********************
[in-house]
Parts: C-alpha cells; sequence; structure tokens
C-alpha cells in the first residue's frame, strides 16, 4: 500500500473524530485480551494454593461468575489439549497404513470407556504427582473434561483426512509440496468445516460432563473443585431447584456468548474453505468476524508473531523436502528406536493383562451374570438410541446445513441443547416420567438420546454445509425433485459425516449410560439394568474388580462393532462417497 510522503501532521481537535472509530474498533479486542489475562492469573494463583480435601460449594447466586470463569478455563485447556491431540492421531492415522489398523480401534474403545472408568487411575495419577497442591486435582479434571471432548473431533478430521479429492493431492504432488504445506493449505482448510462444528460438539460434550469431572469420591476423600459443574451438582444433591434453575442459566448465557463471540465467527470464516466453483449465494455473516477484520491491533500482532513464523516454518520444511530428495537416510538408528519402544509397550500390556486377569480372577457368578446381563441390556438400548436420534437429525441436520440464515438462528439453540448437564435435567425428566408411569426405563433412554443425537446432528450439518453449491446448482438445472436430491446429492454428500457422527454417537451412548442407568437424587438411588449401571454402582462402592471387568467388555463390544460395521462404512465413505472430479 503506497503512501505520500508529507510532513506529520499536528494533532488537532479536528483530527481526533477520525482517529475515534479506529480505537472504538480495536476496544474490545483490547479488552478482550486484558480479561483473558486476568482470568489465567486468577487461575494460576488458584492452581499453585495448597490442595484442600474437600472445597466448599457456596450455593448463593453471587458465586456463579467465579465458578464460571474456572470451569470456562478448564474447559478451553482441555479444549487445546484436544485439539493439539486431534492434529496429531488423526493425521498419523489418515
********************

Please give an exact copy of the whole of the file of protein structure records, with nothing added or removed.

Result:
[in-house]
Parts: C-alpha cells; sequence; structure tokens
C-alpha cells in the first residue's frame, strides 16, 4: 500500500473524530485480551494454593461468575489439549497404513470407556504427582473434561483426512509440496468445516460432563473443585431447584456468548474453505468476524508473531523436502528406536493383562451374570438410541446445513441443547416420567438420546454445509425433485459425516449410560439394568474388580462393532462417497 510522503501532521481537535472509530474498533479486542489475562492469573494463583480435601460449594447466586470463569478455563485447556491431540492421531492415522489398523480401534474403545472408568487411575495419577497442591486435582479434571471432548473431533478430521479429492493431492504432488504445506493449505482448510462444528460438539460434550469431572469420591476423600459443574451438582444433591434453575442459566448465557463471540465467527470464516466453483449465494455473516477484520491491533500482532513464523516454518520444511530428495537416510538408528519402544509397550500390556486377569480372577457368578446381563441390556438400548436420534437429525441436520440464515438462528439453540448437564435435567425428566408411569426405563433412554443425537446432528450439518453449491446448482438445472436430491446429492454428500457422527454417537451412548442407568437424587438411588449401571454402582462402592471387568467388555463390544460395521462404512465413505472430479 503506497503512501505520500508529507510532513506529520499536528494533532488537532479536528483530527481526533477520525482517529475515534479506529480505537472504538480495536476496544474490545483490547479488552478482550486484558480479561483473558486476568482470568489465567486468577487461575494460576488458584492452581499453585495448597490442595484442600474437600472445597466448599457456596450455593448463593453471587458465586456463579467465579465458578464460571474456572470451569470456562478448564474447559478451553482441555479444549487445546484436544485439539493439539486431534492434529496429531488423526493425521498419523489418515